“Little Foot’s” skull and a 3-D rendering of the endocast.
Beaudet et al. 2019 Journal of Human Evolution
Thanks to hundreds of fossil remains found in Africa studies can explore new scenarios about how our ancestors lived and evolved.
The dinosaur Ledumahadi mafube - reconstructed in this illustration - made headlines in 2018.
Five major finds this year adds to our understanding of evolution and ancient life history.
Svetlana.Is / shutterstock
Our research shows that, millions of years from now, fossilised chicken bones will mark the era of human domination.
Beautifully preserved flowstone and sediment layers from the Cradle of Humankind.
Dr Robyn Pickering
South Africa's fossils can step out of the shadows of being undated and undateable.
Klipbokberg, Grootrivierhoogte, in the Cederberg. These mountains contain clues about ancient landscapes.
A record of sea-level change from 400 million years ago in South Africa, reveals how ecosystems and environments collapsed at the South Pole.
The fossilised skull of a young Australopithecus africanus, known as the Taung Child, is among South Africa’s most famous fossils.
Image courtesy of PAST
Palaeontological finds offer a compelling and profound way to think about our place in nature.
The scientific drilling ship JOIDES Resolution arrives in Honolulu after successful sea trials and testing of scientific and drilling equipment.
The ocean floor holds unique information about Earth's history. Scientific ocean drilling, which started 50 years ago, has yielded insights into climate change, geohazards and the key conditions for life.
Landscape of Grand Staircase-Escalante National Monument in southern Utah, one of the most abundant fossil fields in the world.
P. David Polly, 2018
Twenty-two years ago, President Clinton established Grand Staircase-Escalante National Monument for paleontological conservation. As the Trump administration shrinks its borders, that mission is jeopardized.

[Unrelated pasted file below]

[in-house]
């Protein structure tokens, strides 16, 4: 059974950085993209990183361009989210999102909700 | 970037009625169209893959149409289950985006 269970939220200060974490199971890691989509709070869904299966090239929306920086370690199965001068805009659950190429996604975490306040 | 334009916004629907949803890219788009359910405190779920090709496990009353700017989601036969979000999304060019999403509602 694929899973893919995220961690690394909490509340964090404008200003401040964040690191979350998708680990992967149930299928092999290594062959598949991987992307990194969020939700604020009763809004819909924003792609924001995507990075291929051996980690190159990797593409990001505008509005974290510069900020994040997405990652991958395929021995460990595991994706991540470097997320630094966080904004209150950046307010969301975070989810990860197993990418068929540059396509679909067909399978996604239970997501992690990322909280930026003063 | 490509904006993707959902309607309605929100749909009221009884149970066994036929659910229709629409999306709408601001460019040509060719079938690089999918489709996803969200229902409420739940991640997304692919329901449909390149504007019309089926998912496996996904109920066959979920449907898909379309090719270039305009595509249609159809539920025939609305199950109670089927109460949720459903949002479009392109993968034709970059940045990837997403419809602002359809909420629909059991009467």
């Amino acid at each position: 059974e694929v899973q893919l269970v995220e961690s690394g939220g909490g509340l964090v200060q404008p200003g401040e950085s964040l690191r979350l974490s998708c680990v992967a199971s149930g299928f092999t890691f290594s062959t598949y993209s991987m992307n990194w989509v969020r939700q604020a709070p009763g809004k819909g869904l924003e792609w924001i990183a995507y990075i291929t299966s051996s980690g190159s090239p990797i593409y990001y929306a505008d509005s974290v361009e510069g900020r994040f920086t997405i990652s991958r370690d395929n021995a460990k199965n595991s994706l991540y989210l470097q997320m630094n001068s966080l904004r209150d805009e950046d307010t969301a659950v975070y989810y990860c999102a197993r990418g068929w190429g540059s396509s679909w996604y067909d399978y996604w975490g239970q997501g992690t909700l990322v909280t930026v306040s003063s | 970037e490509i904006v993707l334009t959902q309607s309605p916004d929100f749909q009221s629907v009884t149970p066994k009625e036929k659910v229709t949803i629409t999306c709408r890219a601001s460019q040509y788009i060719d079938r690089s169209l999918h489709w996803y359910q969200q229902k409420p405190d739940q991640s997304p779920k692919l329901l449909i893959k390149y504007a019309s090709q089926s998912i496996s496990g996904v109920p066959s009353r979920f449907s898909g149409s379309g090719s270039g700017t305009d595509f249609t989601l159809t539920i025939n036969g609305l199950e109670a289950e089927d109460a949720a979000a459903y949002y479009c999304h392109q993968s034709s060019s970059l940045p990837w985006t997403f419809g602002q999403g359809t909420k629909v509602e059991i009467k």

With a lot not on display, museums may not even know all that’s in their vast holdings.
AP Photo/Jae C. Hong
A tiny percentage of museums’ natural history holdings are on display. Very little of these vast archives is digitized and available online. But museums are working to change that.
The fossil of a Mesosaurus tenuidens, which provided important clues about tectonic shifts.
Courtesy of Philippe Loubry - CNRS/MNHN
Ancient indigenous people often collected fossil shells, teeth and bones that have provided critical clues about human origins.
India’s Mawmluh Cave, home of the reference stalagmite for the newly named age.
2018 brought the announcement of a new geologic age that covers the last 4,200 years. How do scientists divide up Earth's timeline and what do these demarcations mean?
3D model of
They hovered in the skies of the Earth 300 million years ago... The giant dragonflies will soon be the stars of the paleontology gallery of France’s Natural History Museum in Paris.
Dinosaurs had some bad luck, but sooner or later extinction comes for all of us.
Death is inevitable for individuals and also for species. With help from the fossil record, paleontologists are piecing together what might make one creature more vulnerable than another.
If you discovered a new type of dinosaur, what would you name it?
Mavis Wong CC-BY-ND
We know of about 900 valid dinosaur species that existed. 'Valid' means scientists know the dinosaur from enough of the skeleton bones to feel pretty sure that it differs from other known dinosaurs.
Euphanerops, a primitive jawless fish from the World Heritage site at Miguasha, Quebec, which has now been found to have paired hind limb structures and copulatory sex organs.
François Miville-Deschênes with permission
Sexual organs similar to what we see in sharks and rays today appeared many millions of years ago in much more primitive ancient fishes than was previously thought.
Cyanobacteria filled the ancient oceans and used chlorophyll to harvest the sun’s energy.
Did you recently hear news that Earth's oldest pigments were hot pink? That's not quite right. When they were in living bacteria a billion years ago, they were performing photosynthesis – and green.
The Earth is losing more and more biodiversity every day, and we should all be worried
A life reconstruction of
Brindabellaspis stensioi, an unusual placoderm fish from the 400-million-year old Burrinjuck reef in New South Wales, Australia.
Jason Art, Shenzhen
Brindabellaspis had eyes on the top of the head, facing upwards, and a skull stretched into a long and broad snout. Although around 400 million years old, it was clearly a specialised fish.
Following NASA's latest discovery of organic matter on the red planet, new findings in a salt lake in California could point to where to look for alien life.
An artist’s impression of Tutusius at Waterloo Farm.
Illustration by Maggie Newman
The discovery of two separate fossils tetrapod species proves that they lived all over the world by the end of Devonian.